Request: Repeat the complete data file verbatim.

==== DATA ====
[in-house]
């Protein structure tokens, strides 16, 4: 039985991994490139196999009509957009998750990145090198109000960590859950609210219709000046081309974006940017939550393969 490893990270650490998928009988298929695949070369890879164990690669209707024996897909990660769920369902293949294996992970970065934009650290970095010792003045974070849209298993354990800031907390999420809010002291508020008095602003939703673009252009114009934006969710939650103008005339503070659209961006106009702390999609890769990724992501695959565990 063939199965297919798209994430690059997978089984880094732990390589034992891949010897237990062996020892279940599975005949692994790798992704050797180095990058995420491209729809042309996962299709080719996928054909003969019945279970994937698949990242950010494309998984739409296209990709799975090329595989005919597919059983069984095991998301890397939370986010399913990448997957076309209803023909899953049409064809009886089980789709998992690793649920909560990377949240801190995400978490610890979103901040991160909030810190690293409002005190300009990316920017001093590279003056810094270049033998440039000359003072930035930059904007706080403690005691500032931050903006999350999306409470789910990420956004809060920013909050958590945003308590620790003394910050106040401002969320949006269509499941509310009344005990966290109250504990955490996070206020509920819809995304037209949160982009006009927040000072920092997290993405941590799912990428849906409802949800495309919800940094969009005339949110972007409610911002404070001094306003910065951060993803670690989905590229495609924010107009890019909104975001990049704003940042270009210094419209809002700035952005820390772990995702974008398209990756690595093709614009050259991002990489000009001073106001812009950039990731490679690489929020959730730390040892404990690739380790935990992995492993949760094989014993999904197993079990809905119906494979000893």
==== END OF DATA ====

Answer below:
[in-house]
């Protein structure tokens, strides 16, 4: 039985991994490139196999009509957009998750990145090198109000960590859950609210219709000046081309974006940017939550393969 490893990270650490998928009988298929695949070369890879164990690669209707024996897909990660769920369902293949294996992970970065934009650290970095010792003045974070849209298993354990800031907390999420809010002291508020008095602003939703673009252009114009934006969710939650103008005339503070659209961006106009702390999609890769990724992501695959565990 063939199965297919798209994430690059997978089984880094732990390589034992891949010897237990062996020892279940599975005949692994790798992704050797180095990058995420491209729809042309996962299709080719996928054909003969019945279970994937698949990242950010494309998984739409296209990709799975090329595989005919597919059983069984095991998301890397939370986010399913990448997957076309209803023909899953049409064809009886089980789709998992690793649920909560990377949240801190995400978490610890979103901040991160909030810190690293409002005190300009990316920017001093590279003056810094270049033998440039000359003072930035930059904007706080403690005691500032931050903006999350999306409470789910990420956004809060920013909050958590945003308590620790003394910050106040401002969320949006269509499941509310009344005990966290109250504990955490996070206020509920819809995304037209949160982009006009927040000072920092997290993405941590799912990428849906409802949800495309919800940094969009005339949110972007409610911002404070001094306003910065951060993803670690989905590229495609924010107009890019909104975001990049704003940042270009210094419209809002700035952005820390772990995702974008398209990756690595093709614009050259991002990489000009001073106001812009950039990731490679690489929020959730730390040892404990690739380790935990992995492993949760094989014993999904197993079990809905119906494979000893």